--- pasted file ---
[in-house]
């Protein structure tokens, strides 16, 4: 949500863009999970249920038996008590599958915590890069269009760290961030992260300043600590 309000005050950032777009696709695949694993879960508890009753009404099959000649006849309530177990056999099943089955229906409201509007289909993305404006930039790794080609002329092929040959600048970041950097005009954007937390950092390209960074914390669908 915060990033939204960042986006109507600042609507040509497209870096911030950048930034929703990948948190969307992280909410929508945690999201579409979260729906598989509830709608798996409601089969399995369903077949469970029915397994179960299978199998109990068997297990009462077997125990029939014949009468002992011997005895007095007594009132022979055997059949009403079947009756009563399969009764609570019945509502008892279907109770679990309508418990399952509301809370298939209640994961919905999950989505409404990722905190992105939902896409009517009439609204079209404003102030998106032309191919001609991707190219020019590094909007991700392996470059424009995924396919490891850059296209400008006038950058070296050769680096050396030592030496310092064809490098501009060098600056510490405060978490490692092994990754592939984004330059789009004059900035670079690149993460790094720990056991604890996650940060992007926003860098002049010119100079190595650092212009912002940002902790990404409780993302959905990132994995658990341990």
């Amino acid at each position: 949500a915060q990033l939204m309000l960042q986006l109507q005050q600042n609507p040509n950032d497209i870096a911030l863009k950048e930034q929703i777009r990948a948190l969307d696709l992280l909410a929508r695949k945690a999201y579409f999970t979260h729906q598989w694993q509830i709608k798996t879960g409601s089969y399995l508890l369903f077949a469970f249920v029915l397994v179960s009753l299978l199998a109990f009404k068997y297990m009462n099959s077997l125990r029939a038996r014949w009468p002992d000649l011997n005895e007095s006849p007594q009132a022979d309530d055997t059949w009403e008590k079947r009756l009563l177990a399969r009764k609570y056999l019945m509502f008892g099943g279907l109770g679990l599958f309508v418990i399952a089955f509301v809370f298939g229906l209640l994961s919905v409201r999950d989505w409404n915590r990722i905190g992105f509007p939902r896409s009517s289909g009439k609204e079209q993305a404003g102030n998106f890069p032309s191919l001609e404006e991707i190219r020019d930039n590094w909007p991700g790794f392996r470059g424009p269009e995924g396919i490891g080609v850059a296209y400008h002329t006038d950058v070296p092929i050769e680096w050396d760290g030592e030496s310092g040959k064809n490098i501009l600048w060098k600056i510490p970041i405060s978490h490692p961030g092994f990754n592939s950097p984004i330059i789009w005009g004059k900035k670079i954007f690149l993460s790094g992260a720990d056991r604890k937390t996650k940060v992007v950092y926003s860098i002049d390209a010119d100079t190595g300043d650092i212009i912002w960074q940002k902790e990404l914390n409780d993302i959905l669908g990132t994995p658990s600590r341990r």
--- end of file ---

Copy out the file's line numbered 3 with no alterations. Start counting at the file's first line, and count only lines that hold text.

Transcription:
């Amino acid at each position: 949500a915060q990033l939204m309000l960042q986006l109507q005050q600042n609507p040509n950032d497209i870096a911030l863009k950048e930034q929703i777009r990948a948190l969307d696709l992280l909410a929508r695949k945690a999201y579409f999970t979260h729906q598989w694993q509830i709608k798996t879960g409601s089969y399995l508890l369903f077949a469970f249920v029915l397994v179960s009753l299978l199998a109990f009404k068997y297990m009462n099959s077997l125990r029939a038996r014949w009468p002992d000649l011997n005895e007095s006849p007594q009132a022979d309530d055997t059949w009403e008590k079947r009756l009563l177990a399969r009764k609570y056999l019945m509502f008892g099943g279907l109770g679990l599958f309508v418990i399952a089955f509301v809370f298939g229906l209640l994961s919905v409201r999950d989505w409404n915590r990722i905190g992105f509007p939902r896409s009517s289909g009439k609204e079209q993305a404003g102030n998106f890069p032309s191919l001609e404006e991707i190219r020019d930039n590094w909007p991700g790794f392996r470059g424009p269009e995924g396919i490891g080609v850059a296209y400008h002329t006038d950058v070296p092929i050769e680096w050396d760290g030592e030496s310092g040959k064809n490098i501009l600048w060098k600056i510490p970041i405060s978490h490692p961030g092994f990754n592939s950097p984004i330059i789009w005009g004059k900035k670079i954007f690149l993460s790094g992260a720990d056991r604890k937390t996650k940060v992007v950092y926003s860098i002049d390209a010119d100079t190595g300043d650092i212009i912002w960074q940002k902790e990404l914390n409780d993302i959905l669908g990132t994995p658990s600590r341990r």